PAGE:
The fifty-year affair between Victor Hugo and Juliette Drouet became integral to the poet’s life and character. Falling in love with the renowned courtesan when she was cast in the production of 'Lucrèce Borgia' in February 1833, Hugo insisted that his ‘Juju’ remain at his side for the remainder of their lives. He owed her not only his freedom when she arranged for his escape from Paris immediately after the 1851 coup d’état, but also the reproduction and preservation of much of his work. She tirelessly copied out many of his manuscripts and even ensured they survived intact when she followed him into (and out of) exile. Hugo’s promise that ‘je vais bientôt te rejoindre’ following her death in 1883 was perhaps his last prophetic act, having been left inconsolable at the loss of ‘mon ange’. Within Hugo studies, Juliette nonetheless tends to be seen as a victim of both her love and indeed Hugo’s egotism. Throughout his life, Hugo amassed countless affairs and liaisons with young and virile women, never denying to himself his physical attraction to the beauty and vigour of youth. ‘J’aime les jeunes femmes, non les vieilles. Je ne suis pas bouquiniste en amour.’ As such, Juliette is perceived by biographers like Elliott Grant and Joanna Richardson to play the role of the redeemed courtesan in Hugo’s self-centred fantasies whilst forced simultaneously to endure heartache as her ‘Toto’ pursued his other creative indulgences both at work and in the bedroom. This she did with unfaltering loyalty, imprisoning herself in a supremely testing relationship that is illustrated across the some 20,000 letters she wrote to him. In this chapter, I challenge the one-sided nature of these appraisals of Juliette by questioning the extent to which Hugo himself also became utterly dependent on their partnership. This insistence on Juliette being in his life is evident in 'Le Livre de l’anniversaire' – an old leather-bound book whose pages of Spanish poetry had been ripped out by Hugo to make way for letters and poems he would write to Juliette every year on the anniversary of their love, and which she stored next to her bed as a keepsake. Rather than merely representing the gift of a cad to placate his often put-upon mistress, this small collection reveals much of the fragility of Hugo’s self-identity. The ritualistic and testimonial nature of the writing here underlines that Juliette brings constancy to a dramatic life that was famously marked by personal loss and relentless change. This sense of the eternal that Hugo commemorates in their love is a vital component of his Romantic worldview; one which he cannot do without and which confirms both neediness and anxiety on his part. In turn, these readings will call into question Hugo’s clichéd characterisation as a 'grand homme' by qualifying his self-assured masculinity as at once forthright and yet highly insecure.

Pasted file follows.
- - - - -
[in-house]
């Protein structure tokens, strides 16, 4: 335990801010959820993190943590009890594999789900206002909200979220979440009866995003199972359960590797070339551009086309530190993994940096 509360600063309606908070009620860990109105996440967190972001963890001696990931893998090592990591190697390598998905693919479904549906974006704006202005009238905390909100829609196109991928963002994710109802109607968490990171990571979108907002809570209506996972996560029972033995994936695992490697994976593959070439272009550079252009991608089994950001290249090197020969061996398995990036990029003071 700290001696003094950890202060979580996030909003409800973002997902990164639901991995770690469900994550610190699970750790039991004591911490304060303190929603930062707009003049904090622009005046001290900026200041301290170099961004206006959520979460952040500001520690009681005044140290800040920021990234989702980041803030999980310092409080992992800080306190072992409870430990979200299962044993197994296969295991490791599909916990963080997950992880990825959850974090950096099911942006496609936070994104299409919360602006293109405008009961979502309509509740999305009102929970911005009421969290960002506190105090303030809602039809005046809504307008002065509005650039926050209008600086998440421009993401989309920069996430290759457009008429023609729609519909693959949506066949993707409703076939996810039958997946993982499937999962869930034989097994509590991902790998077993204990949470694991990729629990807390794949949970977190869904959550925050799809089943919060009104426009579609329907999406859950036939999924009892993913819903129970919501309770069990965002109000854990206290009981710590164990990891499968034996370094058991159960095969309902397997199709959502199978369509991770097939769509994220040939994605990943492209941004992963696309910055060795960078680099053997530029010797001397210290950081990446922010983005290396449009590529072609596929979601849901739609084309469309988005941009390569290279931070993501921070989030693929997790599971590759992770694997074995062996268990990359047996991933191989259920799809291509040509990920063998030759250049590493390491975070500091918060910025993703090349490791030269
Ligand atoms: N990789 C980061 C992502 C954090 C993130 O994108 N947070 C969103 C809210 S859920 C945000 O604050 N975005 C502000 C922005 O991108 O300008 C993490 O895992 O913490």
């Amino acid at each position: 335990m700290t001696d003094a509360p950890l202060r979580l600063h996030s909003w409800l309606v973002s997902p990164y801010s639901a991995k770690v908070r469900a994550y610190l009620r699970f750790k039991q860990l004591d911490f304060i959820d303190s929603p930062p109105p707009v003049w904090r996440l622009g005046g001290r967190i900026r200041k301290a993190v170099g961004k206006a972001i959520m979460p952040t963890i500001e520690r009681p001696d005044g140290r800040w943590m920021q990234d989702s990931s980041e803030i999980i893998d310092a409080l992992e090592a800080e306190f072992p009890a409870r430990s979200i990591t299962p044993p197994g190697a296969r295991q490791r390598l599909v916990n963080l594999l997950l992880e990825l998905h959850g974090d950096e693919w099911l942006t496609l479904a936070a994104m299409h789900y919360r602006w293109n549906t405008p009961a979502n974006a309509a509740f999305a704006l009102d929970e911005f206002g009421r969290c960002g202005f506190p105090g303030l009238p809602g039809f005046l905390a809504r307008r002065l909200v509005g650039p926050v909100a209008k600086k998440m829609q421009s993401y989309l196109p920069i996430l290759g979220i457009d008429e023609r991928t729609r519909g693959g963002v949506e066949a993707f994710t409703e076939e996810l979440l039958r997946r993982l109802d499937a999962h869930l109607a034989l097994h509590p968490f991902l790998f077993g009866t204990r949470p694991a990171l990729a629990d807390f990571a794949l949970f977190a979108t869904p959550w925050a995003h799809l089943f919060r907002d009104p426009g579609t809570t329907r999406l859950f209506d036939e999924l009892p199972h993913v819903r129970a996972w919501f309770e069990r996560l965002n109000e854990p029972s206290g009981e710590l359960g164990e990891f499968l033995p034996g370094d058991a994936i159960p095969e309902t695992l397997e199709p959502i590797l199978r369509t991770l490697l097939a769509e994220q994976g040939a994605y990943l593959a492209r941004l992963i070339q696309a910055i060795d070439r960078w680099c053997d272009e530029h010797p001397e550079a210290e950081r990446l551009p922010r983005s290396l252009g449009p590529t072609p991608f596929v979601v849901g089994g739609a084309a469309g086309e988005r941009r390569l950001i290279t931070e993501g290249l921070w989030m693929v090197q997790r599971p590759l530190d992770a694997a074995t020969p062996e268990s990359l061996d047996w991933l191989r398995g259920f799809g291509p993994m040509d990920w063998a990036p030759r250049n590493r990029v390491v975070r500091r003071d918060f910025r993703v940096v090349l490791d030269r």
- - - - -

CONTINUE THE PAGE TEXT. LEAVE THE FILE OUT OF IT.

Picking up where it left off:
|Translated title of the contribution||Baisez-moi belle Juju! Victor Hugo and the Joy of his Juliette|
|Title of host publication||'Joie de vivre' in French Literature and Culture|
|Editors||Timothy Unwin, Susan Harrow|
|Pages||211 - 224|
|Number of pages||14|
|Publication status||Published - 2009|